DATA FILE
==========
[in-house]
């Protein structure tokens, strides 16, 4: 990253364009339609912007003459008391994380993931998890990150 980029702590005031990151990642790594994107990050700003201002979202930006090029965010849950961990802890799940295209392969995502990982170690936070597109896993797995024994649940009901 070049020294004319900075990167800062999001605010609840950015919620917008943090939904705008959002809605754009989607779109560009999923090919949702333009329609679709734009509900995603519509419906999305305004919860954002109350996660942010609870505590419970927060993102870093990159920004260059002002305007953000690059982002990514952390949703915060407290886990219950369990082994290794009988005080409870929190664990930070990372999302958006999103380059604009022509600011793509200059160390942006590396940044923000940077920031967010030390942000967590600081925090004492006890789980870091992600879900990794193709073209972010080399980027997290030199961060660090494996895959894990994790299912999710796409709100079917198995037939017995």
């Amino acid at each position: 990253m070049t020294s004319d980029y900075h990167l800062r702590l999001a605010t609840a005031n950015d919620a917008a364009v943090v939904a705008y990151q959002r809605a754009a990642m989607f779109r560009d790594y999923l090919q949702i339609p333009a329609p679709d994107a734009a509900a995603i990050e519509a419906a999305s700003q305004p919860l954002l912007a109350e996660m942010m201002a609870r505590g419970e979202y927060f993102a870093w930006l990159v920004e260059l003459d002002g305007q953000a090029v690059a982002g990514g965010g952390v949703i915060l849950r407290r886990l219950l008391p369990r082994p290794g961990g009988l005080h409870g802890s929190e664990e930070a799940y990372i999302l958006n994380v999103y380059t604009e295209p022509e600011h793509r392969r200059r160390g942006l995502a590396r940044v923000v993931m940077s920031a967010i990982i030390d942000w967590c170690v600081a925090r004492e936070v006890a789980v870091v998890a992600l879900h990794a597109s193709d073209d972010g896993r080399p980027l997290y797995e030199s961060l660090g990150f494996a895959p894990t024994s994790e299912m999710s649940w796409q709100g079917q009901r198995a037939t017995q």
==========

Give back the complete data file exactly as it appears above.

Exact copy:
[in-house]
């Protein structure tokens, strides 16, 4: 990253364009339609912007003459008391994380993931998890990150 980029702590005031990151990642790594994107990050700003201002979202930006090029965010849950961990802890799940295209392969995502990982170690936070597109896993797995024994649940009901 070049020294004319900075990167800062999001605010609840950015919620917008943090939904705008959002809605754009989607779109560009999923090919949702333009329609679709734009509900995603519509419906999305305004919860954002109350996660942010609870505590419970927060993102870093990159920004260059002002305007953000690059982002990514952390949703915060407290886990219950369990082994290794009988005080409870929190664990930070990372999302958006999103380059604009022509600011793509200059160390942006590396940044923000940077920031967010030390942000967590600081925090004492006890789980870091992600879900990794193709073209972010080399980027997290030199961060660090494996895959894990994790299912999710796409709100079917198995037939017995």
């Amino acid at each position: 990253m070049t020294s004319d980029y900075h990167l800062r702590l999001a605010t609840a005031n950015d919620a917008a364009v943090v939904a705008y990151q959002r809605a754009a990642m989607f779109r560009d790594y999923l090919q949702i339609p333009a329609p679709d994107a734009a509900a995603i990050e519509a419906a999305s700003q305004p919860l954002l912007a109350e996660m942010m201002a609870r505590g419970e979202y927060f993102a870093w930006l990159v920004e260059l003459d002002g305007q953000a090029v690059a982002g990514g965010g952390v949703i915060l849950r407290r886990l219950l008391p369990r082994p290794g961990g009988l005080h409870g802890s929190e664990e930070a799940y990372i999302l958006n994380v999103y380059t604009e295209p022509e600011h793509r392969r200059r160390g942006l995502a590396r940044v923000v993931m940077s920031a967010i990982i030390d942000w967590c170690v600081a925090r004492e936070v006890a789980v870091v998890a992600l879900h990794a597109s193709d073209d972010g896993r080399p980027l997290y797995e030199s961060l660090g990150f494996a895959p894990t024994s994790e299912m999710s649940w796409q709100g079917q009901r198995a037939t017995q």